Virginian Pilot Publishes Editorial on Light Rail - August 28, 2015
Engineering studies on the proposed expansion of light rail to Town Center are still nearly 18 months away. Reliable cost estimates will come after that.In the meantime, members of the Virginia Beach City Council should spend time with residents in town hall meetings, talking about strategic planning, what the city’s future growth will look like and how light rail changes Virginia Beach.
Councilwoman Barbara Henley suggested the citywide discussions during Monday’s council retreat, noting that Virginia Beach’s comprehensive plan is predicated on transit.
The comprehensive plan approved in 2009 identifies eight areas of the city that are, or could be, centers for commercial, residential and work life. Three are along the 3.2-mile rail right-of-way between Newtown Road, Norfolk’s eastern light rail terminus, and Town Center.
The city’s plan: To redevelop them into the kind of walkable, mixed-use neighborhoods that baby boomers and millennials have said they prefer to car-centric suburban ones. In the process, they protect the city’s car-centric suburban neighborhoods from growth pressures.
Vice Mayor Louis Jones asked two questions the city needs to answer: “What is the end goal to building light rail, ... and how are we going to make it happen?”
Light rail won’t turn Virginia Beach into New York City; it simply gives people choices in how they live and how they get around.
Light rail would provide transportation between Virginia Beach’s central business district and Norfolk’s downtown. It would be the catalyst for redevelopment on Town Center’s periphery, where two stations are planned, and along Cleveland Avenue to Witchduck Road, where another station would be.
A bike and walking path would be built beside the tracks, providing another way for residents to move.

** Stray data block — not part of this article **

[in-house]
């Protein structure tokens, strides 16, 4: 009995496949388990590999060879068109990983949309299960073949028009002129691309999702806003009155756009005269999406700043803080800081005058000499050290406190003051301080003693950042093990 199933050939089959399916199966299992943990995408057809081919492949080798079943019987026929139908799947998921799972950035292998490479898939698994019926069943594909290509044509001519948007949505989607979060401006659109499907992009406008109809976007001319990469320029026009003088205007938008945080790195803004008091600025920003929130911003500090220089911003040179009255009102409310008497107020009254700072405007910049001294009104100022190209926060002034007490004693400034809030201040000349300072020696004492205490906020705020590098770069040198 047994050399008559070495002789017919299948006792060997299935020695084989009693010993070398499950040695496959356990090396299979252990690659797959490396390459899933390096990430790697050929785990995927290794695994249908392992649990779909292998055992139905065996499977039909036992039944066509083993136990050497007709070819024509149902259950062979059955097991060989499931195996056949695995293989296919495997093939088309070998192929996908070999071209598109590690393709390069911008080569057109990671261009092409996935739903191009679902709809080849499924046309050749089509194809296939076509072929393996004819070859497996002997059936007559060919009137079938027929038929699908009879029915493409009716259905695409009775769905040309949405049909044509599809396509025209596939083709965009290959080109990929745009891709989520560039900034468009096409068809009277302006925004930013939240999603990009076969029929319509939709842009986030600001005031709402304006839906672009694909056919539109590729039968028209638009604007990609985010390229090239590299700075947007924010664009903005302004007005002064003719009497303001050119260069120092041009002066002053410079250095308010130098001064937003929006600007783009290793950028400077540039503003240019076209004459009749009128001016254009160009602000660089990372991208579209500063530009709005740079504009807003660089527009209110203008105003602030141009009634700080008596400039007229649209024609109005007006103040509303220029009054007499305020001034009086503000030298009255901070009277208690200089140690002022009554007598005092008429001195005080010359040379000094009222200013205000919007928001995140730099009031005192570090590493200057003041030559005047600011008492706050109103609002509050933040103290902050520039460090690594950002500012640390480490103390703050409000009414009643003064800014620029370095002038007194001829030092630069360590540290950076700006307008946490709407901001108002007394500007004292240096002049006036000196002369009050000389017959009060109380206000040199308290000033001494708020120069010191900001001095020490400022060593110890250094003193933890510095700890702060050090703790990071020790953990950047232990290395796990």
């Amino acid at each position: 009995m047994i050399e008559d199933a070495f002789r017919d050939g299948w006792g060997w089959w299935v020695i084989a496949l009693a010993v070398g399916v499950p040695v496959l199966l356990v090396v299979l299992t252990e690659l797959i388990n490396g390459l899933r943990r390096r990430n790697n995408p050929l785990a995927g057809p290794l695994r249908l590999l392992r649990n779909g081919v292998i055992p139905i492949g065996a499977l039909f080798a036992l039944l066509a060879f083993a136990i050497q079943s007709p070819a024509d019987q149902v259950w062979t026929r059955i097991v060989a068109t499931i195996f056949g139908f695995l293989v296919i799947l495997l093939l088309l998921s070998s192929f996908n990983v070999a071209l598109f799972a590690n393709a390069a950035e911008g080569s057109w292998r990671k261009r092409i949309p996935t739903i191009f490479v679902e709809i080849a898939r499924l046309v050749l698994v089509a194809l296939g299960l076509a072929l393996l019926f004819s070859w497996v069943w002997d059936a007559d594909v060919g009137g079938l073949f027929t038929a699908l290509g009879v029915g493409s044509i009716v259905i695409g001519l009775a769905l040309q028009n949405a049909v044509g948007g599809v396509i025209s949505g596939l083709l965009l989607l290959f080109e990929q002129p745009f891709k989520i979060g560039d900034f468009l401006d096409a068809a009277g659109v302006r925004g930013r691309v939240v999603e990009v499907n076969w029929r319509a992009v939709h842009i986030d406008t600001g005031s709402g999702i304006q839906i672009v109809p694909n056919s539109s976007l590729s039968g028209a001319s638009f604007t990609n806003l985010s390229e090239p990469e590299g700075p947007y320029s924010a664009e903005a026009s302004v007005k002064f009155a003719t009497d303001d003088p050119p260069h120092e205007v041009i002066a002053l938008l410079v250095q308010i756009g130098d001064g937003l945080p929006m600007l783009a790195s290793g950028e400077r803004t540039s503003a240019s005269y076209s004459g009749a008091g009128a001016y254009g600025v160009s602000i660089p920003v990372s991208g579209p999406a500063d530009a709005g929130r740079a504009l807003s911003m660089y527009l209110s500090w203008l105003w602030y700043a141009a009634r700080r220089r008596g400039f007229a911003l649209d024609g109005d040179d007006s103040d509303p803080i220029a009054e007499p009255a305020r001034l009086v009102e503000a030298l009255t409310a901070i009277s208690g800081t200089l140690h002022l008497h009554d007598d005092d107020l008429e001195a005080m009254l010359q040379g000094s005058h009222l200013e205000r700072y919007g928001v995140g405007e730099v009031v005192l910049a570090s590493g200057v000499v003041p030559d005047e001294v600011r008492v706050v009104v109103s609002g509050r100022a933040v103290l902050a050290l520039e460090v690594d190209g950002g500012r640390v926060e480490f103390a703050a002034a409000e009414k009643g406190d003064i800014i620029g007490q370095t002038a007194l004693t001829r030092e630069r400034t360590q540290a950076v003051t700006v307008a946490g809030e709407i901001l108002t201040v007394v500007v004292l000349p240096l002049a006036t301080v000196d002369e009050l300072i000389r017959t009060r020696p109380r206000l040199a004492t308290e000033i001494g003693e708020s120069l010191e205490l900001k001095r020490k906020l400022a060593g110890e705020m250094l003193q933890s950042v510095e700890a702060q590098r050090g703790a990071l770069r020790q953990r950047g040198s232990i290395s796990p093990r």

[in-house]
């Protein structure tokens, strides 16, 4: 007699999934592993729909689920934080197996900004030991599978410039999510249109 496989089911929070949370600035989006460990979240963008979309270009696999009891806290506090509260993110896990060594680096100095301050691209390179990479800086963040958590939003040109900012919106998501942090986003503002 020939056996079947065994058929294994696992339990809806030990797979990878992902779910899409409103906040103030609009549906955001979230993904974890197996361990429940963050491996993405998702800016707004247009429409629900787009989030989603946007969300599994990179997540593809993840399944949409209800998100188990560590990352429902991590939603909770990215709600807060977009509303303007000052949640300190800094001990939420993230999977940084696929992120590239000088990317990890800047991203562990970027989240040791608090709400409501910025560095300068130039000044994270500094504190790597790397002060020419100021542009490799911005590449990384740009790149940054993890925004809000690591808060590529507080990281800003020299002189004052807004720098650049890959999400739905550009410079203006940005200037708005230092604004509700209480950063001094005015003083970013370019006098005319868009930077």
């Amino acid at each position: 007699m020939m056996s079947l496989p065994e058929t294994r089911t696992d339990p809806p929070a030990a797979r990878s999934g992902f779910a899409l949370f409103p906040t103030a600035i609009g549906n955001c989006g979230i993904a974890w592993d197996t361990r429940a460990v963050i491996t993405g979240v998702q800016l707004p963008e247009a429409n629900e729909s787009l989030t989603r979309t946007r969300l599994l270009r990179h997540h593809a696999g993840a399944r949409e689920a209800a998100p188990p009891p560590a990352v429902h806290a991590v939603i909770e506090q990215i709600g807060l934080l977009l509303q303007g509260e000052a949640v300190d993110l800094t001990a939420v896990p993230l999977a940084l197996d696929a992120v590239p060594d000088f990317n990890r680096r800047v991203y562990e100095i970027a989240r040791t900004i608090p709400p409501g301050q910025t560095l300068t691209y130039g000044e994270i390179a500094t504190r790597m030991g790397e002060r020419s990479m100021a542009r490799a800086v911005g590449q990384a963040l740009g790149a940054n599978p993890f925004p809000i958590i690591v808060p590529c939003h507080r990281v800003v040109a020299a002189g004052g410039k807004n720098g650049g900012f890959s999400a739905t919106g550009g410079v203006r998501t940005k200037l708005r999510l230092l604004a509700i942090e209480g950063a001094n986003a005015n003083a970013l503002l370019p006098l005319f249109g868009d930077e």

The state has committed $155 million to extend The Tide into Virginia Beach and has offered as much as $30 million in state infrastructure loans at 1.5 percent interest.
Based on very preliminary designs, Hampton Roads Transit last year estimated the extension would cost $327 million — an amount City Councilman Jim Wood says he will not support.
Wood, the city’s representative on the HRT board, expects the cost to be closer to $230 million, but the figures won’t be known until engineering designs and final environmental documents are complete.
Virginia Beach needs to wait for those numbers before determining whether to pursue rail or drop it, but it should be asking owners of property near the stations what they plan to do with their land. What would development look like? Apartments? Shopping? Office buildings? How much will it cost the city to provide services, and how much tax revenue will be generated by the development?
Charlotte, which debated whether to build a light rail line for nearly 15 years before voters approved a half-cent sales tax increase, opened a 9.6-mile line in late 2007 and is building a 9.3-mile extension.
The line kicked off an apartment-building boom. One developer is planning as many as 800 residential units in two developments near one station. Near another station yet to be built, the company is planning two hotels, a Whole Foods, apartments, an office tower and tens of thousands of square feet of retail.
Charlotte, Beach Councilman Ben Davenport noted, has seen $7 billion in investment along its light rail line.
It’s a major reason Clark Nexsen architecture and engineering firm moved to Town Center last year — because employees wanted access to The Tide.
That’s one end goal for Virginia Beach. City leaders — and the residents and property owners affected by these changes — need to talk about others.
© August 28, 2015